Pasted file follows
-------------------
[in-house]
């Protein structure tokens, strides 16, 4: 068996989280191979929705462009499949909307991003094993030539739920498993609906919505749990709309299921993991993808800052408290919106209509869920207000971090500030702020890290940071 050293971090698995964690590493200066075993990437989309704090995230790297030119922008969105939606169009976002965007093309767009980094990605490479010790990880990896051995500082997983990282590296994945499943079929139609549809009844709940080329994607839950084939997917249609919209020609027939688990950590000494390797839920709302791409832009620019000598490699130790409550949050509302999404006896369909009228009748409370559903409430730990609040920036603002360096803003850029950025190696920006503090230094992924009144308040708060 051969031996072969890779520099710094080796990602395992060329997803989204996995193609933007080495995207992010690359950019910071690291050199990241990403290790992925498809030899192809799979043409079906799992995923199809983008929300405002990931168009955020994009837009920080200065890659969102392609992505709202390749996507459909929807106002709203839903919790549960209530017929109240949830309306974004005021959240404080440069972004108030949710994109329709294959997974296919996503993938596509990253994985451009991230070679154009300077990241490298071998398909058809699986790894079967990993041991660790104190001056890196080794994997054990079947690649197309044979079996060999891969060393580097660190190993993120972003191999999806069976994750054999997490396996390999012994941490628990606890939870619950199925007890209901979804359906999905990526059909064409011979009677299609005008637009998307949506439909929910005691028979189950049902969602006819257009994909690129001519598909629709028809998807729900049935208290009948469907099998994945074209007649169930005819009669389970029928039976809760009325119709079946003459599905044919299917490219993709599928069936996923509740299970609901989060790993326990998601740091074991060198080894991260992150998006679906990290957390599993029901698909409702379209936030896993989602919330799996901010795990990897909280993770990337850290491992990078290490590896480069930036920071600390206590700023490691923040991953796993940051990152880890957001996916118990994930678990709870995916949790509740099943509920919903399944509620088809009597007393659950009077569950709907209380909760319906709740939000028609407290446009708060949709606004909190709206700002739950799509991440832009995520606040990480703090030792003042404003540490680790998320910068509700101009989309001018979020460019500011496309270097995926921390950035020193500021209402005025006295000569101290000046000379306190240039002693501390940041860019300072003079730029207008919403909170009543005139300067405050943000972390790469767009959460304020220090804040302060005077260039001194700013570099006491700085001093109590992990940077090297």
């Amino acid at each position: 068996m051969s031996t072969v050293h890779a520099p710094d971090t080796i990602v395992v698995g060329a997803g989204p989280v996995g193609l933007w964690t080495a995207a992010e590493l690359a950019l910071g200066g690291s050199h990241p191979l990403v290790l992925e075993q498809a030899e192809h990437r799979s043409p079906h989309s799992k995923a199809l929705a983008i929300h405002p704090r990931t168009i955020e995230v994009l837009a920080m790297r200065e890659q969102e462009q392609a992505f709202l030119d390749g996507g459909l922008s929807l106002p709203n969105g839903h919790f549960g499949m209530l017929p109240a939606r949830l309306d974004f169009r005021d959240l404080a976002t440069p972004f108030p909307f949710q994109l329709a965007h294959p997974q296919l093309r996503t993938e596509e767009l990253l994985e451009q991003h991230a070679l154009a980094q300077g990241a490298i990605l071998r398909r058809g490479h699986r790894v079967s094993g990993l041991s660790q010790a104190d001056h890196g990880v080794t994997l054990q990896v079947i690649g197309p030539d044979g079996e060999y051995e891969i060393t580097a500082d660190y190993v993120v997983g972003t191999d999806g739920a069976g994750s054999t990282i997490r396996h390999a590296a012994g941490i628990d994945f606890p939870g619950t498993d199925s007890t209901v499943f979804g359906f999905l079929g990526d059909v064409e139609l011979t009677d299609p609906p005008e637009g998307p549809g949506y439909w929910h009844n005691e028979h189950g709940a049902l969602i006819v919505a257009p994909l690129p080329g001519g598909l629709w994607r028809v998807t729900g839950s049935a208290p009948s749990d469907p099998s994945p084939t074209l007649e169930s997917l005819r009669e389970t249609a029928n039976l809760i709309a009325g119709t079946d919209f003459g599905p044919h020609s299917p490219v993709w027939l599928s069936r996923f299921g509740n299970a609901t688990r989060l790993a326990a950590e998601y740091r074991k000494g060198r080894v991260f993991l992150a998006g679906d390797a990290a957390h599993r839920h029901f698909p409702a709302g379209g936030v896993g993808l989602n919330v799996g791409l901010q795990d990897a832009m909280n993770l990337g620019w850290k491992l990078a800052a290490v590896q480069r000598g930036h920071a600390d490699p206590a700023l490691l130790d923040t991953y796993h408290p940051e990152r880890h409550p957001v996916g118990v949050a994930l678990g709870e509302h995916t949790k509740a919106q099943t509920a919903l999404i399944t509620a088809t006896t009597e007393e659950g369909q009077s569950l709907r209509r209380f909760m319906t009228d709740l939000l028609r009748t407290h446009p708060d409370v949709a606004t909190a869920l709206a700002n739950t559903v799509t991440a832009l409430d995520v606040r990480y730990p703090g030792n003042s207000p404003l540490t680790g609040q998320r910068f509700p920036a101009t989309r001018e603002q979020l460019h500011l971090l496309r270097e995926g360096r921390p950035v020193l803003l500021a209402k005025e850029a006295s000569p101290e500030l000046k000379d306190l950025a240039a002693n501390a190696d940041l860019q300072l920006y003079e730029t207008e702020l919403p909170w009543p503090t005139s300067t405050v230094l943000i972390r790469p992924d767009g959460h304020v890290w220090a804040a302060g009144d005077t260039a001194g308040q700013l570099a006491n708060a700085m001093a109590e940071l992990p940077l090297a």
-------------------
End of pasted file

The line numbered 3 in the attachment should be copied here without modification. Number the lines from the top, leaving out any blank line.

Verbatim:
């Amino acid at each position: 068996m051969s031996t072969v050293h890779a520099p710094d971090t080796i990602v395992v698995g060329a997803g989204p989280v996995g193609l933007w964690t080495a995207a992010e590493l690359a950019l910071g200066g690291s050199h990241p191979l990403v290790l992925e075993q498809a030899e192809h990437r799979s043409p079906h989309s799992k995923a199809l929705a983008i929300h405002p704090r990931t168009i955020e995230v994009l837009a920080m790297r200065e890659q969102e462009q392609a992505f709202l030119d390749g996507g459909l922008s929807l106002p709203n969105g839903h919790f549960g499949m209530l017929p109240a939606r949830l309306d974004f169009r005021d959240l404080a976002t440069p972004f108030p909307f949710q994109l329709a965007h294959p997974q296919l093309r996503t993938e596509e767009l990253l994985e451009q991003h991230a070679l154009a980094q300077g990241a490298i990605l071998r398909r058809g490479h699986r790894v079967s094993g990993l041991s660790q010790a104190d001056h890196g990880v080794t994997l054990q990896v079947i690649g197309p030539d044979g079996e060999y051995e891969i060393t580097a500082d660190y190993v993120v997983g972003t191999d999806g739920a069976g994750s054999t990282i997490r396996h390999a590296a012994g941490i628990d994945f606890p939870g619950t498993d199925s007890t209901v499943f979804g359906f999905l079929g990526d059909v064409e139609l011979t009677d299609p609906p005008e637009g998307p549809g949506y439909w929910h009844n005691e028979h189950g709940a049902l969602i006819v919505a257009p994909l690129p080329g001519g598909l629709w994607r028809v998807t729900g839950s049935a208290p009948s749990d469907p099998s994945p084939t074209l007649e169930s997917l005819r009669e389970t249609a029928n039976l809760i709309a009325g119709t079946d919209f003459g599905p044919h020609s299917p490219v993709w027939l599928s069936r996923f299921g509740n299970a609901t688990r989060l790993a326990a950590e998601y740091r074991k000494g060198r080894v991260f993991l992150a998006g679906d390797a990290a957390h599993r839920h029901f698909p409702a709302g379209g936030v896993g993808l989602n919330v799996g791409l901010q795990d990897a832009m909280n993770l990337g620019w850290k491992l990078a800052a290490v590896q480069r000598g930036h920071a600390d490699p206590a700023l490691l130790d923040t991953y796993h408290p940051e990152r880890h409550p957001v996916g118990v949050a994930l678990g709870e509302h995916t949790k509740a919106q099943t509920a919903l999404i399944t509620a088809t006896t009597e007393e659950g369909q009077s569950l709907r209509r209380f909760m319906t009228d709740l939000l028609r009748t407290h446009p708060d409370v949709a606004t909190a869920l709206a700002n739950t559903v799509t991440a832009l409430d995520v606040r990480y730990p703090g030792n003042s207000p404003l540490t680790g609040q998320r910068f509700p920036a101009t989309r001018e603002q979020l460019h500011l971090l496309r270097e995926g360096r921390p950035v020193l803003l500021a209402k005025e850029a006295s000569p101290e500030l000046k000379d306190l950025a240039a002693n501390a190696d940041l860019q300072l920006y003079e730029t207008e702020l919403p909170w009543p503090t005139s300067t405050v230094l943000i972390r790469p992924d767009g959460h304020v890290w220090a804040a302060g009144d005077t260039a001194g308040q700013l570099a006491n708060a700085m001093a109590e940071l992990p940077l090297a």